Miguel Unamuno

A Tango by Manuel Ugarte

anuel Ugarte (1878 - 1951), writer and polemicist, was –it has been said- the Argentine of his time who did most for the politic unification of the Spanish American continent. His preaching (nationalist anti-imperialism and Hispanicism with socialist touches] was spread in the continental and European journalism. He had started his public life alongside Lugones, Payró, Gerchunoff, Galvez and Ingenieros. He founded La Revista Literaria, where, among others, Rubén Darío and Ricardo Jaimes Freyre wrote.

During his journeys he interchanged ideas and intellectual actions with important men in the political and cultural fields, attested in a profuse correspondence of marked historical interest kept in the Archivo General de la Nación. Out of that repository -in great part, unpublished-, we rescue the letter we transcribe:

Guayaquil, 16 may 1930.
Manuel Ugarte.

I consider as a very high honor for me to address you because of an unavoidable duty of correctness and honesty, whose fulfillment I cannot elude. But at the same time I allow myself to apologize for bothering you with the reading of the present, and, persuaded of your generous nobleness, I hope that so you will do.

I am a pilgrim of Art and in my pilgrimages towards the Ideal I have always tried to imprison my deep spiritual uneasiness within the notes in the music staff. In time, due to 1928 carnival, "El Telégrafo", newspaper of this city, published, your extremely beautiful poem "Recuerdo de Carnaval" and I, on reading it, felt an intimate shivering of my spirit, sat at the piano and nervously improvised the music I have the pleasure to send so that the eminent poet knows it and honors me with his opinion.

I very well know that I have made a real irreverence, because I haved used the name of your beautiful poem. Recuerdo de Carnaval, my latest tango, has lyrics by Manuel Ugarte, the Emperor of Verse in this Free and Sovereign America ... Because of that I humbly apologize for the fault I incurred into and at the same time I beg your kindness that, if it were possible and you consider me deserving the honor I ask for, to please send me some poems suitable for music.


(signs) Francisco Paredes H. [sic]

The musical composition by the Ecuadorian author (copy of the original is enclosed), bears the following handwritten dedication: "To Manuel Ugarte, with great admiration from/ the author/ Guayaquil (Ecuador) May 1930". The cover, handwritten too, expresses: "Recuerdo de Carnaval Tango/ Lyrics by/ Manuel Ugarte/ Music by/ Francisco Paredes H. (and a seal: Registered according to Ecuador laws/ File Nº 331)".

The verses by Manuel Ugarte, which romantically drew near the ideologic man to the Buenos Aires melody, transcribed from the sheet music say:

¿No te acuerdas, Colombina,
que en un baile de disfraz,
para estar más peregrina,
te quitaste el antifaz
y tu dulce boca extraña
que en silencio yo besé,
me dio gotas de champaña
que bebiste en el bufet?

Son los rápidos amores
como el que hubo entre tu y yo,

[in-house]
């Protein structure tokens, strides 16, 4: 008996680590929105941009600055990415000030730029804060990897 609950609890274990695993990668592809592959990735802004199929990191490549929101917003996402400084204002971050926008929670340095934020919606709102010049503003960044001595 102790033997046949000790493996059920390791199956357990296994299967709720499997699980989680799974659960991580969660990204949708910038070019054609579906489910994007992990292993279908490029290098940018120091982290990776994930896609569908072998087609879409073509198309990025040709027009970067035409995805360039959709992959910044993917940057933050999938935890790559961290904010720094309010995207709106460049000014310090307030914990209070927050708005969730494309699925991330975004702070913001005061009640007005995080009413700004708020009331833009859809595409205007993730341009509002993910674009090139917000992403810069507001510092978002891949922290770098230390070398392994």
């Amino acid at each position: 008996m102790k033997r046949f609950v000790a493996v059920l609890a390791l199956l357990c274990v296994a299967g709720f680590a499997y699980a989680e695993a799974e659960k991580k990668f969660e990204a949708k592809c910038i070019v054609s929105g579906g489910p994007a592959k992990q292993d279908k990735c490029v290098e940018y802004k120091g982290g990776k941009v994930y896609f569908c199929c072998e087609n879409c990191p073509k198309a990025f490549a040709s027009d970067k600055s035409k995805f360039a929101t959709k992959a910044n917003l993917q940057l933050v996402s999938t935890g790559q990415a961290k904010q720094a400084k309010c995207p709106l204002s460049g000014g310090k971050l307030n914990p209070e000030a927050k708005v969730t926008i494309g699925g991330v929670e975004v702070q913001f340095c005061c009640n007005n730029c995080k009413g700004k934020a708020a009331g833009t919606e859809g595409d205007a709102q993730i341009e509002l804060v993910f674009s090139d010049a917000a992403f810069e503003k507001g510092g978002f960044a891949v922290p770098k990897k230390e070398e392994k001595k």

serpentinas de colores
que desgarran los Pierrots,
pero guardo en la memoria,
toda losa y todo gris,
el recuerdo de esa historia
que es esencia de París.

Yo di fuego a tus carmines
recostado en el diván,
entre griegos y arlequines
que bailaban el can-can;
y olvidando, por ser buena,
tus temores y tu fe,
aceptaste con la cena
mi cariño y mi cupé.

¿Qué me importa que hoy agraves
tus desdenes ante mí,
si te dije lo que sabes
y tu sabes lo que oí?
Por tu honor, que así lo pide,
tengo trazas de olvidar,
más no temas que te olvide
ni te obligue a recordar.

Note from the author:
Who was Manuel Ugarte

Polygraph and Argentine writer. Born in San José de Flores in 1878 and died in Nice, France in 1951. A vigorous orator, at the beginning of the century he began an anti- imperialist campaign which took him to visit all the countries of Latin America warning about the aggressive nature of United States imperialism. He achieved a vast prestige all over the continent and became a referent for most of the intellectuals in the continent.

Rubén Darío, Miguel de Unamuno, Delmira Agustina, R. Blanco Fombona, Henri Barbuse, Manuel Gálvez, Haya de la Torre, José Vasconscelos, Blanca Luz Brum, etc. can be numbered among his friends and correspondents. Leader of the Socialist Party, he represented it in various congresses of the second International Socialist organization at the beginning of the century. When he left socialism,he was an fervent neutralist during World War I.

On those days he directed the newspaper "La Patria" in Buenos Aires, he came back to Europe where he lived for long years.

His books: "El porvenir de América Latina", "Vendimias juveniles", "El destino de un continente", "Cuentos de la Pampa", "El dolor de escribir", "El dramático destino de una generación", "El naufragio de los Argonautas", etc.

In 1946 General Juan Perón s government appointed him ambassador to Mexico and subsequently to Cuba.

Miguel Unamuno
Regular Academy Member
Buenos Aires, 3 september 1999.

IMPORTANT NOTE: I want to give evidence of that the Emeritus Academician Jorge A. Bossio working on the existing material in Ugarte s file, also found the tango which originated the present communication.